“Throughout negotiations,” said an IBT release, “O’Brien worked closely” with Biden and Walsh “to reach an agreement that kept Teamsters working and America’s rails running” – that is, to prevent a strike. On the UPS contract, O’Brien said he wanted Biden to stay out. This shows how unpopular the rail contract fiasco was with the membership. A strike at UPS, which moves 6% of all domestic production, would be a huge disruption to the economy, and when O’Brien settled, he was thanked by Biden for averting a strike, again.

Fight for a Program That Points the Way to Workers Rule

Amazon delivery drivers affiliated with Teamsters Local 396 picketed outside ONT1 sort center, Mira Loma, CA.  (Photo: Teamsters Local 396)

Among the gains highlighted by the Teamster bureaucracy as it tries to sell the UPS tentative agreement is the elimination of the “22.4” tier. This was originally billed as being for “flexible,” “hybrid” indoor-outdoor workers, but in reality, it was just another tier of lower-paid drivers. The fact that those workers will now be regular package car drivers is a step forward, but under UPS’ “progression” rules, they will only reach full rate in four years, with puny raises in the first three years. Moreover, a new de facto tier of future part-time hires will only get a $2 raise over the course of the contract, while existing part-timers get another $2.75. These tiers are used to divide workers. We say: To hell with “progression” – abolish the tiers – full pay for all, now!

The terrible situation of part-time workers is key to the condition of all UPS workers, and to the company’s profits. Some 55% of the UPS workforce in the U.S. is part-time. In New York, under the current contract most part-time workers make a little over one-third the rate of full-time drivers. Lower pay for part-time workers was originally imposed in a contract in 1982, during a deep economic recession with 11% unemployment and the bosses on a rampage after busting the PATCO air controllers union. Part-time starting pay was reduced by 25%, to $8 an hour – and it stayed close to that for three decades! With inflation, $8 would today be $25, so under the new TA, part-timers would still make far less than the cut-rate pay of 40 years ago!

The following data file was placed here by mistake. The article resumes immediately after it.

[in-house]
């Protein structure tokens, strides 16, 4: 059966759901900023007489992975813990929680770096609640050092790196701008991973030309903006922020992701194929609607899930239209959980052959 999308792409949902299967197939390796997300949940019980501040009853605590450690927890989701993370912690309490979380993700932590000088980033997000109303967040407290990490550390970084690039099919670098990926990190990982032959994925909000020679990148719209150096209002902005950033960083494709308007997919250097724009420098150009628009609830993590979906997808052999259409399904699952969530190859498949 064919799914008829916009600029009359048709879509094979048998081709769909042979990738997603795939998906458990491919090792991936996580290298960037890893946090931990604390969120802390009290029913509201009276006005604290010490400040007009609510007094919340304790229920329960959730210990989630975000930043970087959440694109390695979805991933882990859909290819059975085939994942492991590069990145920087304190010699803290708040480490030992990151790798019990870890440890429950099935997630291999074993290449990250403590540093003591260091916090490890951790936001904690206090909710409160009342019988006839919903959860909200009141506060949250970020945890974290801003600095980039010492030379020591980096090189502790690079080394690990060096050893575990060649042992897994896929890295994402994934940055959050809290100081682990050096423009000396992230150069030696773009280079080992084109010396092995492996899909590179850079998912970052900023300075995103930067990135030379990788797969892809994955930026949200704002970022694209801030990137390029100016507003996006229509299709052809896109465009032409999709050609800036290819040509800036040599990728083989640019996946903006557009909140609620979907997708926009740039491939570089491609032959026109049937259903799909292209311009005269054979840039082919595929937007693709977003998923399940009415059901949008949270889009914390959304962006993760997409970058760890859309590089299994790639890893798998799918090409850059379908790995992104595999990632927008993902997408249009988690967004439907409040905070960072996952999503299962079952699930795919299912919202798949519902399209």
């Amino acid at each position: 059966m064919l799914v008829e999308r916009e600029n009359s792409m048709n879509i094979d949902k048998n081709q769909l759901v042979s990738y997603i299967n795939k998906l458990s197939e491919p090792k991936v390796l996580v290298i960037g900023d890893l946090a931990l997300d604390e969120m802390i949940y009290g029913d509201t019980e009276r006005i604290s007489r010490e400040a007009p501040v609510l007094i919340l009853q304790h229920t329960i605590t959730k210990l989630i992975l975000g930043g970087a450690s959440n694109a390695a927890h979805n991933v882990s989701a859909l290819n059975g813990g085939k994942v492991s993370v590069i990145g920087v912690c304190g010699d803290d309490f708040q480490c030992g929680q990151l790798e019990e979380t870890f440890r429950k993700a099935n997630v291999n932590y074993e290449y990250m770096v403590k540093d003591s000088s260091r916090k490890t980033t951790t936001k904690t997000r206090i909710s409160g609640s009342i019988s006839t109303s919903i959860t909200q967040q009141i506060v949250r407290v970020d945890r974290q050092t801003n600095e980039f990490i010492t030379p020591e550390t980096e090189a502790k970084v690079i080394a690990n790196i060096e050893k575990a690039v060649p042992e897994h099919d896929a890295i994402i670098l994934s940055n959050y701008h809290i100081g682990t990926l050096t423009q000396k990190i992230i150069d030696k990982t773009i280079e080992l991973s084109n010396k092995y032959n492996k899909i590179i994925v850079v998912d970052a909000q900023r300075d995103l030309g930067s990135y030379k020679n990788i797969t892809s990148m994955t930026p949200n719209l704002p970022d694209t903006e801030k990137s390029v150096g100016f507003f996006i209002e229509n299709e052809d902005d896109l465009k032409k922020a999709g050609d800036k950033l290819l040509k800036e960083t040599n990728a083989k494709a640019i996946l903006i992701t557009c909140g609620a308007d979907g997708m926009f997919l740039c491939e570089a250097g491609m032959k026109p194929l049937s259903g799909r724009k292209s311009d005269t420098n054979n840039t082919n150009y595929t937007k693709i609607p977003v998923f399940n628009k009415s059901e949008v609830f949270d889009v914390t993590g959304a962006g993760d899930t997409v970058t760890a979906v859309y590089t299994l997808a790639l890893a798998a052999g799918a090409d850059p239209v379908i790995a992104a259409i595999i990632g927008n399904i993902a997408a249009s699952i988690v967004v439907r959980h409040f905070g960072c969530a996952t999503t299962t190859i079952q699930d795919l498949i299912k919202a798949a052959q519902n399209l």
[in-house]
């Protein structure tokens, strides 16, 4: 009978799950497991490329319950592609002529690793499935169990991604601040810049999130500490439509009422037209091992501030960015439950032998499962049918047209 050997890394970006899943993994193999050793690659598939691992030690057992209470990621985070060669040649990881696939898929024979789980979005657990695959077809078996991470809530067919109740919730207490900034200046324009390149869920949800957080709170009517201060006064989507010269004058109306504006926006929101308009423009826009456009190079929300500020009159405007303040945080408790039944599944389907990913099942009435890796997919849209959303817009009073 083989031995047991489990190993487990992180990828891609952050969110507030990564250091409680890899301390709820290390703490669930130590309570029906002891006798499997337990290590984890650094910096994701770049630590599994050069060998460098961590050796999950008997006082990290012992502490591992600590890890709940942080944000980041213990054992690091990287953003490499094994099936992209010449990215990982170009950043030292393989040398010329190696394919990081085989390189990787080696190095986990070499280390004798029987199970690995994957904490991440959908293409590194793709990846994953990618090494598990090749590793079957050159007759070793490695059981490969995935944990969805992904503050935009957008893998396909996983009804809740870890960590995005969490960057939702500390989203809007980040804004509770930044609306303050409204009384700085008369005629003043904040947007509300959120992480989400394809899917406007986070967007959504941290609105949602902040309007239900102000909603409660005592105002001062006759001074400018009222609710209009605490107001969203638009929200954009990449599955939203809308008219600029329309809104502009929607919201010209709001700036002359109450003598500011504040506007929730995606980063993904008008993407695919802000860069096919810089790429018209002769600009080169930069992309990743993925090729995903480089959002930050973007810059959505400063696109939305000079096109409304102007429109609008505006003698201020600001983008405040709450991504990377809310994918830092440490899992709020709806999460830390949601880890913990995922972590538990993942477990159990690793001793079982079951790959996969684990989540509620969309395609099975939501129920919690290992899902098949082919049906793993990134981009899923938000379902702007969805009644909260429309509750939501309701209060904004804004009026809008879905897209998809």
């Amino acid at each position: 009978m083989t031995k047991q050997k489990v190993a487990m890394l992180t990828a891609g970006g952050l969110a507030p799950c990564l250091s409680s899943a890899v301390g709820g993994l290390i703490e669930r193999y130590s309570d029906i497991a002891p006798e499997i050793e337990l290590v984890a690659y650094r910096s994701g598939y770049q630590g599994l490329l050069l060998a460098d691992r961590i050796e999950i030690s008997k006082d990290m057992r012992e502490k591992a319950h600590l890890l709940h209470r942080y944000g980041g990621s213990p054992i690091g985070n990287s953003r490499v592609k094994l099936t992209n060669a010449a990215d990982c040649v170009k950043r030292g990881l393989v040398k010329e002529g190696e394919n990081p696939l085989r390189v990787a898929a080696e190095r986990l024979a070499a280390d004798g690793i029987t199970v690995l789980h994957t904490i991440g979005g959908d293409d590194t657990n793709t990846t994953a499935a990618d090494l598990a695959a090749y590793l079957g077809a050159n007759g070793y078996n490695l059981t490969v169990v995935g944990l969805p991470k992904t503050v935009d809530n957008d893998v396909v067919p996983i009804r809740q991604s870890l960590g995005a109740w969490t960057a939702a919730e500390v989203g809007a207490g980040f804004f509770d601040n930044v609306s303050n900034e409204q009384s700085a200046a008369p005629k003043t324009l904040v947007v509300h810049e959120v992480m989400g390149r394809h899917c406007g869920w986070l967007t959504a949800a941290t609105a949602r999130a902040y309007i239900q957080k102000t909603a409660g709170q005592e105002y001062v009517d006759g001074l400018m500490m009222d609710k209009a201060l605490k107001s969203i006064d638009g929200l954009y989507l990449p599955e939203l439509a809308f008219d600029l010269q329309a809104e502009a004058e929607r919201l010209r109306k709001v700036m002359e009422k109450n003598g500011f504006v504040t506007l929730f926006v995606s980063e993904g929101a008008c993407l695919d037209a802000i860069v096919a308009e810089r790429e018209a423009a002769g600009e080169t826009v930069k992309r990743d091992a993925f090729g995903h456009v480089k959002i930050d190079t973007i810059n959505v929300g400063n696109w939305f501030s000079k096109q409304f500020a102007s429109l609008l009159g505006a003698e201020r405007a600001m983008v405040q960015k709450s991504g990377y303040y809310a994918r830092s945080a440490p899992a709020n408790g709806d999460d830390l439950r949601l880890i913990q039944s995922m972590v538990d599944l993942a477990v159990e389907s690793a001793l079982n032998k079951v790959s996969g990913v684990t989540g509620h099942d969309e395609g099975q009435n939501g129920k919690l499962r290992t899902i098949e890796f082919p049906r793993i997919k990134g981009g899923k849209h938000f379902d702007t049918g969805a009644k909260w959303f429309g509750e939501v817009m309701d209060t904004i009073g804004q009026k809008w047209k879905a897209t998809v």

The reduced part-time wage led to a massive expansion of part-time workers and huge profits for UPS in the following decades. In 2018, a Teamster negotiator said union leaders had gone along with “artificially low” starting pay for part-timers for 36 years with the justification that it allowed for higher pay for full-timers and for senior workers – as if the top rate for drivers were something to brag about. Even the 1997 strike, under the slogan “Part-Time America Won’t Work,” left the huge pay gap. And today the creation of 7,500 full-time (22.3!) jobs is a drop in the bucket when there are 180,000 UPS workers stuck in the part-time trap. UPS workers should demand: Equal pay for equal work – and full-time jobs for all who want them.

Then there are the brutal split shifts. The “22.3” full-time positions coming out of the 1997 were created by combining part-time shifts, but many of these shifts are not continuous. A large number resulted in split shifts, separated by several hours, so that a warehouse worker on a 4-9 a.m. preload shift might also have a 6-10 p.m. twilight shift. Some sleep at work between shifts and may go home only once a week. Now there are rumors that even more 22.3 workers will be put on split shifts. These conditions are intolerable, a throwback to non-union days. The 8-hour day, 40-hour workweek were supposedly won almost a century ago. UPS workers should demand: end split shifts!

UPS raked in record profits of $26 billion in 2021-22. Its adjusted operating profit last year was 66% above its pre-pandemic level. Its profit rate (return on invested capital) was 31%. Plus last year it handed out $8.6 billion to shareowners (led by the Wall Street behemoth BlackRock) in the form of dividends and share buybacks. In short, United Parcel Service is rolling in dough. The Teamsters are in an extraordinarily strong position to strike, and would enjoy huge popular support as workers earning as little as $16.20/hr. take on a company whose CEO makes more in a day ($19,000,000 ÷ 365 = $52,000) than most UPS workers earn in a year. It would not be hard to explain, and for millions to understand, that UPS Teamsters are striking for all of us!